All Flemings also feature dedicated pilothouses that allow social life onboard to continue while the captain and navigator attend to the business of running the ship. This design separates the serious, long distance cruising vessel from less purpose-driven yachts where the captain is running the vessel from the forward section of the main saloon and galley, distracted by the activities of guests and galley hands.

And lastly, the Fleming pedigree displays both subjective and objective qualities with its low profile design. These sleek yachts are not only attractive; their low profile contributes to their stability at sea thanks to their lower center of gravity and less windage. Minimizing the vertical climbing of stairs and steps also makes moving about inside and outside the vessel easier and safer.

Construction Highlights

I was aboard Tony Fleming’s 65, Venture II, during his voyage from Scotland to Iceland, and at one point after falling into a trough from the breaking crests of 12-foot seas, feeling the entire ship shudder and hearing the sickening sound of 135,000 pounds crashing into walls of ice-cold water, Tony calmly turned to me and said, “Well, this is why we build them like we do.” At that moment I could only hope…no, pray…. that everyone at the Tung Hwa yard, where Flemings are built exclusively, had done their job. We made it safely to the island chain of Vestmannaeyjar, ten-miles off the southern coast of Iceland, where we discovered our only damage was a few broken light bulbs, a shattered wine glass and a cracked bottle of beer.

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Having been to the Tung Hwa yard and seeing first hand Fleming’s construction techniques, I can honestly say that if I ever find myself offshore in similar conditions, I hope I’m again on a Fleming. The hulls are hand-laid solid fiberglass and reinforced using a matrix of frames and full-length, box-section stringers. To resist water intrusion and prevent blistering, a vinylester resin is used below the waterline. It is also used on the rest of the hull to eliminate fabric print-through and create a flawless, mirror-like finish. The superstructure and decks are cored using a synthetic material, which will not rot if water somehow entered the core. The core reduces weight in these areas and helps to lower the ship’s overall center-of-gravity, enhancing stability.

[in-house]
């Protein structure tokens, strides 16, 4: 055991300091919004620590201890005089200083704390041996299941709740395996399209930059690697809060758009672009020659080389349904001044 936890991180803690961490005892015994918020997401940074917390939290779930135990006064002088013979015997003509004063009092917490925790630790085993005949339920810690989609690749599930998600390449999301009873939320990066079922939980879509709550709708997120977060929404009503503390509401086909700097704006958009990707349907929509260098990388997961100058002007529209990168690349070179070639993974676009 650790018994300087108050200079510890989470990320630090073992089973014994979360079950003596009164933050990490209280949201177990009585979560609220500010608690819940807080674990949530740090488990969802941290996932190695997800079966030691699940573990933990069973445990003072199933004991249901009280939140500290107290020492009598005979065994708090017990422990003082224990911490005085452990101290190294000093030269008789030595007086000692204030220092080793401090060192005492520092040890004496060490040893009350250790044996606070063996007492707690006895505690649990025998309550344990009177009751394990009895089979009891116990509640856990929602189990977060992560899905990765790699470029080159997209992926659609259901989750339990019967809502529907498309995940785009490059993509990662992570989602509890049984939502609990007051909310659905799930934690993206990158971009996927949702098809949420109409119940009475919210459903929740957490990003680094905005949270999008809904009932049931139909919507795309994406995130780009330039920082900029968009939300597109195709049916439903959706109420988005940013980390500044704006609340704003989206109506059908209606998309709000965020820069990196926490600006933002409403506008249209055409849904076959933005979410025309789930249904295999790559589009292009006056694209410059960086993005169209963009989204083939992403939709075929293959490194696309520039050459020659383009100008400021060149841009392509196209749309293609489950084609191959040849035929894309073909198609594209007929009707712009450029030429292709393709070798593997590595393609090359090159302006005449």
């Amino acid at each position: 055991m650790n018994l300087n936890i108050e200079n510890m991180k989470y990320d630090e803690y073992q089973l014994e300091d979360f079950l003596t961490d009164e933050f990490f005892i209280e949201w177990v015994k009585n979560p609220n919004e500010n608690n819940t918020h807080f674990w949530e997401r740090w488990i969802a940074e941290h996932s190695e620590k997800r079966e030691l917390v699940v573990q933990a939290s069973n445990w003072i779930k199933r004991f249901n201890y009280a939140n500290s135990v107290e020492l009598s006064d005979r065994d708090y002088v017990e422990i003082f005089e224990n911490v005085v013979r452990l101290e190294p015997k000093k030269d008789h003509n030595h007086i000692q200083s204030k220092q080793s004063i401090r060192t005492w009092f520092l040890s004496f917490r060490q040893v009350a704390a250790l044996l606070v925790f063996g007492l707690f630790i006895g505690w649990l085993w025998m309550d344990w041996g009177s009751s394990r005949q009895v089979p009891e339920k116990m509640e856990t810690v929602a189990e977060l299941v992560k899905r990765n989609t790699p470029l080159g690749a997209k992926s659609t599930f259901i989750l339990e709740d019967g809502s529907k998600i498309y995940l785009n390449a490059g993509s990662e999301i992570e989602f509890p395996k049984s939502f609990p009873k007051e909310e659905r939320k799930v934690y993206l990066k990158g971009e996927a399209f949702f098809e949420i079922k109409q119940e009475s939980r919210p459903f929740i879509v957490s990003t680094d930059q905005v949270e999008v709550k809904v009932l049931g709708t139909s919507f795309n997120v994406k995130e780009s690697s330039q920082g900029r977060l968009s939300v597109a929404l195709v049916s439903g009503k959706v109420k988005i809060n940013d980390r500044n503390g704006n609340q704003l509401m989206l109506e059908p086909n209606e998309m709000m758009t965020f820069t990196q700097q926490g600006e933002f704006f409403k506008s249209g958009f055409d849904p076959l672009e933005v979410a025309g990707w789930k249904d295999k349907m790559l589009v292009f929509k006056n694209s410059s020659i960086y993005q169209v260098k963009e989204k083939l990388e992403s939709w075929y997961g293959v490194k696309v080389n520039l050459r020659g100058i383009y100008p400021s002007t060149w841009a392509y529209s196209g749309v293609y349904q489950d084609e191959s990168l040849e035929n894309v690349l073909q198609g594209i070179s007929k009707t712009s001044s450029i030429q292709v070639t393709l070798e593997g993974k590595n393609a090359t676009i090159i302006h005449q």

A stainless steel shoe protects a full-length keel. In the event of a catastrophic grounding or impact, the danger of water intrusion is minimized because the keel, which is filled with a closed-cell core material, is sealed off from the hull. To further prevent water intrusion, Flemings feature a robust, two-point deck-to-hull joint, one point being at deck level and the other at the top of the bulwark. The joint is fastened, glued and then fiberglassed for good measure.

To eliminate worries of fuel tank corrosion, Fleming builds its own, pressure tested fiberglass fuel tanks featuring vinylester and fire-retardant resins. The tanks are then glassed into the hull structure for added rigidity and strength. Since the 78’s tank is located amidships and spans the hull’s full beam, it also serves as a massive sound barrier, minimizing engine room noise in the accommodations area.